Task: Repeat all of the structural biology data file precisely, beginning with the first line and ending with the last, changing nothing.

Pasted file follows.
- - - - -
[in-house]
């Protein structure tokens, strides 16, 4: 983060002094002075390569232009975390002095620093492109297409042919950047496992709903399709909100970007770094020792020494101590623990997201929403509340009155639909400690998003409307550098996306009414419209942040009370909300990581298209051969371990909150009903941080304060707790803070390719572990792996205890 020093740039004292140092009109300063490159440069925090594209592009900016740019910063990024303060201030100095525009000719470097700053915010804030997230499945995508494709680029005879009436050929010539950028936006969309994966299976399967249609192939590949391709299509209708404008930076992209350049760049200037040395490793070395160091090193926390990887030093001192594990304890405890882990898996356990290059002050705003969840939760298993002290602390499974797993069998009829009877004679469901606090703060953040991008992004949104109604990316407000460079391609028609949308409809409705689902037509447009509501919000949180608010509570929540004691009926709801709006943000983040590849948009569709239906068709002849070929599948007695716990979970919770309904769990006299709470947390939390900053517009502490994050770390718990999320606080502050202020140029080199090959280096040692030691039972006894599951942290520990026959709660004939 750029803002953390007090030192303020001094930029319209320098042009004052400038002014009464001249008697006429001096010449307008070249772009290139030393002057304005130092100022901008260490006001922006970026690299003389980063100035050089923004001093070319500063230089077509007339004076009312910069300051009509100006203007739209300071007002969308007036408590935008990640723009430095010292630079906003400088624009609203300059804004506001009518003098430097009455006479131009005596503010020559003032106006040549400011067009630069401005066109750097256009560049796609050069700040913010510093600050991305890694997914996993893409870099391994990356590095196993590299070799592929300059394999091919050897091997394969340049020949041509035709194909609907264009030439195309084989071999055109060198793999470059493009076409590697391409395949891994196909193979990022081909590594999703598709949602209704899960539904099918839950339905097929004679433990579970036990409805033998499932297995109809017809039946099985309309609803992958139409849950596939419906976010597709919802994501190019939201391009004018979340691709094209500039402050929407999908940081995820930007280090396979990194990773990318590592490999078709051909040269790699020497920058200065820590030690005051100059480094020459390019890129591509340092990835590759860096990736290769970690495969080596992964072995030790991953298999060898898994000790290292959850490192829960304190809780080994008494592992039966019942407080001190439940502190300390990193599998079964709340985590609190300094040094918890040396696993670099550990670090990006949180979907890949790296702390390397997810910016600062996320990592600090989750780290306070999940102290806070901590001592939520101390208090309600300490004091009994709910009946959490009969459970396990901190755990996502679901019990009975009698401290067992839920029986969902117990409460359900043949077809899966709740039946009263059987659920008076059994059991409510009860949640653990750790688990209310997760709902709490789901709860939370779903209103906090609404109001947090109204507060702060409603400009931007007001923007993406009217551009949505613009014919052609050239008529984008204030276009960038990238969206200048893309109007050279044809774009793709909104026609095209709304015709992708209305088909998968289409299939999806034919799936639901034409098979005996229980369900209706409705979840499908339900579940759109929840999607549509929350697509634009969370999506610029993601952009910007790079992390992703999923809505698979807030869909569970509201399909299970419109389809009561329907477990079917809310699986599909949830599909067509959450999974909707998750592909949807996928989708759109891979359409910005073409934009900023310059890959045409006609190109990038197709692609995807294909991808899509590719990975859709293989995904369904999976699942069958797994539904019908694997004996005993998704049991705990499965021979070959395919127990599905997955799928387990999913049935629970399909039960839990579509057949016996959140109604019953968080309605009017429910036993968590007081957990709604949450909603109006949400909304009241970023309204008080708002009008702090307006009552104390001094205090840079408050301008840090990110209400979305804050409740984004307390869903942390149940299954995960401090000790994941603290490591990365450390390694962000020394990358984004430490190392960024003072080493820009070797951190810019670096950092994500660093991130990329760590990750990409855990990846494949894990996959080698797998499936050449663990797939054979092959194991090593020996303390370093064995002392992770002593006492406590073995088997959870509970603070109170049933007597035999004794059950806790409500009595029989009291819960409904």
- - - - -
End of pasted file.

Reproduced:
[in-house]
């Protein structure tokens, strides 16, 4: 983060002094002075390569232009975390002095620093492109297409042919950047496992709903399709909100970007770094020792020494101590623990997201929403509340009155639909400690998003409307550098996306009414419209942040009370909300990581298209051969371990909150009903941080304060707790803070390719572990792996205890 020093740039004292140092009109300063490159440069925090594209592009900016740019910063990024303060201030100095525009000719470097700053915010804030997230499945995508494709680029005879009436050929010539950028936006969309994966299976399967249609192939590949391709299509209708404008930076992209350049760049200037040395490793070395160091090193926390990887030093001192594990304890405890882990898996356990290059002050705003969840939760298993002290602390499974797993069998009829009877004679469901606090703060953040991008992004949104109604990316407000460079391609028609949308409809409705689902037509447009509501919000949180608010509570929540004691009926709801709006943000983040590849948009569709239906068709002849070929599948007695716990979970919770309904769990006299709470947390939390900053517009502490994050770390718990999320606080502050202020140029080199090959280096040692030691039972006894599951942290520990026959709660004939 750029803002953390007090030192303020001094930029319209320098042009004052400038002014009464001249008697006429001096010449307008070249772009290139030393002057304005130092100022901008260490006001922006970026690299003389980063100035050089923004001093070319500063230089077509007339004076009312910069300051009509100006203007739209300071007002969308007036408590935008990640723009430095010292630079906003400088624009609203300059804004506001009518003098430097009455006479131009005596503010020559003032106006040549400011067009630069401005066109750097256009560049796609050069700040913010510093600050991305890694997914996993893409870099391994990356590095196993590299070799592929300059394999091919050897091997394969340049020949041509035709194909609907264009030439195309084989071999055109060198793999470059493009076409590697391409395949891994196909193979990022081909590594999703598709949602209704899960539904099918839950339905097929004679433990579970036990409805033998499932297995109809017809039946099985309309609803992958139409849950596939419906976010597709919802994501190019939201391009004018979340691709094209500039402050929407999908940081995820930007280090396979990194990773990318590592490999078709051909040269790699020497920058200065820590030690005051100059480094020459390019890129591509340092990835590759860096990736290769970690495969080596992964072995030790991953298999060898898994000790290292959850490192829960304190809780080994008494592992039966019942407080001190439940502190300390990193599998079964709340985590609190300094040094918890040396696993670099550990670090990006949180979907890949790296702390390397997810910016600062996320990592600090989750780290306070999940102290806070901590001592939520101390208090309600300490004091009994709910009946959490009969459970396990901190755990996502679901019990009975009698401290067992839920029986969902117990409460359900043949077809899966709740039946009263059987659920008076059994059991409510009860949640653990750790688990209310997760709902709490789901709860939370779903209103906090609404109001947090109204507060702060409603400009931007007001923007993406009217551009949505613009014919052609050239008529984008204030276009960038990238969206200048893309109007050279044809774009793709909104026609095209709304015709992708209305088909998968289409299939999806034919799936639901034409098979005996229980369900209706409705979840499908339900579940759109929840999607549509929350697509634009969370999506610029993601952009910007790079992390992703999923809505698979807030869909569970509201399909299970419109389809009561329907477990079917809310699986599909949830599909067509959450999974909707998750592909949807996928989708759109891979359409910005073409934009900023310059890959045409006609190109990038197709692609995807294909991808899509590719990975859709293989995904369904999976699942069958797994539904019908694997004996005993998704049991705990499965021979070959395919127990599905997955799928387990999913049935629970399909039960839990579509057949016996959140109604019953968080309605009017429910036993968590007081957990709604949450909603109006949400909304009241970023309204008080708002009008702090307006009552104390001094205090840079408050301008840090990110209400979305804050409740984004307390869903942390149940299954995960401090000790994941603290490591990365450390390694962000020394990358984004430490190392960024003072080493820009070797951190810019670096950092994500660093991130990329760590990750990409855990990846494949894990996959080698797998499936050449663990797939054979092959194991090593020996303390370093064995002392992770002593006492406590073995088997959870509970603070109170049933007597035999004794059950806790409500009595029989009291819960409904």